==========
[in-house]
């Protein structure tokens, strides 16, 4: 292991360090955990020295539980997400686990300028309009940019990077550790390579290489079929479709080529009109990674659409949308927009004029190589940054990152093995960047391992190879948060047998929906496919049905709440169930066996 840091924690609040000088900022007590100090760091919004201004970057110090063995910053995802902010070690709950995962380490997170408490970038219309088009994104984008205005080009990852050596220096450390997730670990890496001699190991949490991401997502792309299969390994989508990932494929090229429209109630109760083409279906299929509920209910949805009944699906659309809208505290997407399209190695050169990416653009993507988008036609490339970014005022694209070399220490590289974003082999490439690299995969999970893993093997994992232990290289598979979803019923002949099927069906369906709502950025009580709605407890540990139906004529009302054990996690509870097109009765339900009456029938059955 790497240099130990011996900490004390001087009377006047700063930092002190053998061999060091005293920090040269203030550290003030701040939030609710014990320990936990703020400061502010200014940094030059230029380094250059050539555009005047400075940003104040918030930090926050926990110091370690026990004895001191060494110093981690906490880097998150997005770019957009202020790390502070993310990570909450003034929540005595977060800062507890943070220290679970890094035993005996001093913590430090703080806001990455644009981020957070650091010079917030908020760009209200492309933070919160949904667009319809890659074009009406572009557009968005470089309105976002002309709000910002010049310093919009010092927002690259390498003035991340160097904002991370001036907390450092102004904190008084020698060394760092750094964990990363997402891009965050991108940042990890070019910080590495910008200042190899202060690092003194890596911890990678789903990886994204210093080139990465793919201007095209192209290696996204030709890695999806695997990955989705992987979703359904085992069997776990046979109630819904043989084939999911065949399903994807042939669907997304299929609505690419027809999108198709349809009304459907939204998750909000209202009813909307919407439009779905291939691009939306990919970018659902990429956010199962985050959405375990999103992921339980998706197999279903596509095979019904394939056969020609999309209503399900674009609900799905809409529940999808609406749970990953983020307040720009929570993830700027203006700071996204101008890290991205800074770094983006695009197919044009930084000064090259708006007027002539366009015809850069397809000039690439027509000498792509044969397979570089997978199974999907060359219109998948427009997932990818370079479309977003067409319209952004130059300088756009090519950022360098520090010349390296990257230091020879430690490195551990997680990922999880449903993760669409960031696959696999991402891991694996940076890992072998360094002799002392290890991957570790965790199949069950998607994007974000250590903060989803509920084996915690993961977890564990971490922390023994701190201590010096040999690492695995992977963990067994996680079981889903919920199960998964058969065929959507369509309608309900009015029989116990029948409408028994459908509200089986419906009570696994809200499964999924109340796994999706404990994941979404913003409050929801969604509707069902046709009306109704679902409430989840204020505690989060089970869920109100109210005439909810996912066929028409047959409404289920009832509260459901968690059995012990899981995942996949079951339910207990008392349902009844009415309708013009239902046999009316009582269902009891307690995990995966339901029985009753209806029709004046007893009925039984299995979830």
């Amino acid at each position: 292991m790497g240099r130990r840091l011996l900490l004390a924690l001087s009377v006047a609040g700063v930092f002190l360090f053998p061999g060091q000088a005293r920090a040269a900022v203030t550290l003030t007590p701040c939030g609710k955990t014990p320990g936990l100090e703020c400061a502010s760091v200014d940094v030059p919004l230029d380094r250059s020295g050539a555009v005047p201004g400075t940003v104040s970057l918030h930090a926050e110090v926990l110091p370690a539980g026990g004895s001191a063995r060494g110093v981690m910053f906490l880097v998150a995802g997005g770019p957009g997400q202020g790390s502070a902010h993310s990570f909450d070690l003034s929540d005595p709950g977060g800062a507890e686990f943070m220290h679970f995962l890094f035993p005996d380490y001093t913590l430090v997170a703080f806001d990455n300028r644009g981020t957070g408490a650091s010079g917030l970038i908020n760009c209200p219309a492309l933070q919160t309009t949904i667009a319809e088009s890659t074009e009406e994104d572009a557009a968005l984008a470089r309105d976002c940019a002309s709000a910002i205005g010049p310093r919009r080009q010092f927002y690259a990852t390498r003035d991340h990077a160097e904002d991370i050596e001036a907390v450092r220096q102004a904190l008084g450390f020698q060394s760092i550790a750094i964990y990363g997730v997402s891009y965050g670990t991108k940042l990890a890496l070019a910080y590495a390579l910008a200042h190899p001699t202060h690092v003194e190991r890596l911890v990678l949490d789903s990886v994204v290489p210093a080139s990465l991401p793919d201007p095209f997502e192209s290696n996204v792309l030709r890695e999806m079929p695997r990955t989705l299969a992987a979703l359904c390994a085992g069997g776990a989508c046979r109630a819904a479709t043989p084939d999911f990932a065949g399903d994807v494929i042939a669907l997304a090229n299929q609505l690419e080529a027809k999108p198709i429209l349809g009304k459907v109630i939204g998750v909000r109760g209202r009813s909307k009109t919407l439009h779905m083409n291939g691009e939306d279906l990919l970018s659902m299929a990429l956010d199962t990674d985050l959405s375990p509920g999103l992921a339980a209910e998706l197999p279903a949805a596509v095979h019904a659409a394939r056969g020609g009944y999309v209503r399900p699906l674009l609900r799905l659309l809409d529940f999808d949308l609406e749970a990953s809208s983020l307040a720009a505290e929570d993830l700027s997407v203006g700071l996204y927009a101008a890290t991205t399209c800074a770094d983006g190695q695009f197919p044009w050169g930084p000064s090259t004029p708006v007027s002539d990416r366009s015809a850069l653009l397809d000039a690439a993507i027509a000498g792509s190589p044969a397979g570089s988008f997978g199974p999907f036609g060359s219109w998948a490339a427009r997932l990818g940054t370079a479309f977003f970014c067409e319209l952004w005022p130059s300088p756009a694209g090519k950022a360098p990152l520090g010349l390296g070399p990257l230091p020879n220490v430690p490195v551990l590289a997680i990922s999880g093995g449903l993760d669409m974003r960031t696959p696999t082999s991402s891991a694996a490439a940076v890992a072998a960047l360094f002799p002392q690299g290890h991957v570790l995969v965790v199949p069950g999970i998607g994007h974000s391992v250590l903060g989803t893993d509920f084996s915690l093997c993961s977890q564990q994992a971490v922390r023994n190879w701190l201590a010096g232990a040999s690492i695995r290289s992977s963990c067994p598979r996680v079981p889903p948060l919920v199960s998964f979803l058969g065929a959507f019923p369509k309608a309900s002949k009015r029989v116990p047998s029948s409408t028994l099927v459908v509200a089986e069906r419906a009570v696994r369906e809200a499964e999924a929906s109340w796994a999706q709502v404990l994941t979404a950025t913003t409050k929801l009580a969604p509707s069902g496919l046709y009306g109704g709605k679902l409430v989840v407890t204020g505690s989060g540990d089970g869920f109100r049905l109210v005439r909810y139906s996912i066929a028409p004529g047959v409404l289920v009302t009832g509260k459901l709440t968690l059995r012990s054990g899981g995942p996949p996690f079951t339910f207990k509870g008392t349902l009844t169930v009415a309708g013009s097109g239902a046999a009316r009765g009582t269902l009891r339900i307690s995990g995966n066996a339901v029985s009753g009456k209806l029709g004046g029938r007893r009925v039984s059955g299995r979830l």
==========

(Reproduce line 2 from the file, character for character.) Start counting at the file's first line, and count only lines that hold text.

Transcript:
């Protein structure tokens, strides 16, 4: 292991360090955990020295539980997400686990300028309009940019990077550790390579290489079929479709080529009109990674659409949308927009004029190589940054990152093995960047391992190879948060047998929906496919049905709440169930066996 840091924690609040000088900022007590100090760091919004201004970057110090063995910053995802902010070690709950995962380490997170408490970038219309088009994104984008205005080009990852050596220096450390997730670990890496001699190991949490991401997502792309299969390994989508990932494929090229429209109630109760083409279906299929509920209910949805009944699906659309809208505290997407399209190695050169990416653009993507988008036609490339970014005022694209070399220490590289974003082999490439690299995969999970893993093997994992232990290289598979979803019923002949099927069906369906709502950025009580709605407890540990139906004529009302054990996690509870097109009765339900009456029938059955 790497240099130990011996900490004390001087009377006047700063930092002190053998061999060091005293920090040269203030550290003030701040939030609710014990320990936990703020400061502010200014940094030059230029380094250059050539555009005047400075940003104040918030930090926050926990110091370690026990004895001191060494110093981690906490880097998150997005770019957009202020790390502070993310990570909450003034929540005595977060800062507890943070220290679970890094035993005996001093913590430090703080806001990455644009981020957070650091010079917030908020760009209200492309933070919160949904667009319809890659074009009406572009557009968005470089309105976002002309709000910002010049310093919009010092927002690259390498003035991340160097904002991370001036907390450092102004904190008084020698060394760092750094964990990363997402891009965050991108940042990890070019910080590495910008200042190899202060690092003194890596911890990678789903990886994204210093080139990465793919201007095209192209290696996204030709890695999806695997990955989705992987979703359904085992069997776990046979109630819904043989084939999911065949399903994807042939669907997304299929609505690419027809999108198709349809009304459907939204998750909000209202009813909307919407439009779905291939691009939306990919970018659902990429956010199962985050959405375990999103992921339980998706197999279903596509095979019904394939056969020609999309209503399900674009609900799905809409529940999808609406749970990953983020307040720009929570993830700027203006700071996204101008890290991205800074770094983006695009197919044009930084000064090259708006007027002539366009015809850069397809000039690439027509000498792509044969397979570089997978199974999907060359219109998948427009997932990818370079479309977003067409319209952004130059300088756009090519950022360098520090010349390296990257230091020879430690490195551990997680990922999880449903993760669409960031696959696999991402891991694996940076890992072998360094002799002392290890991957570790965790199949069950998607994007974000250590903060989803509920084996915690993961977890564990971490922390023994701190201590010096040999690492695995992977963990067994996680079981889903919920199960998964058969065929959507369509309608309900009015029989116990029948409408028994459908509200089986419906009570696994809200499964999924109340796994999706404990994941979404913003409050929801969604509707069902046709009306109704679902409430989840204020505690989060089970869920109100109210005439909810996912066929028409047959409404289920009832509260459901968690059995012990899981995942996949079951339910207990008392349902009844009415309708013009239902046999009316009582269902009891307690995990995966339901029985009753209806029709004046007893009925039984299995979830």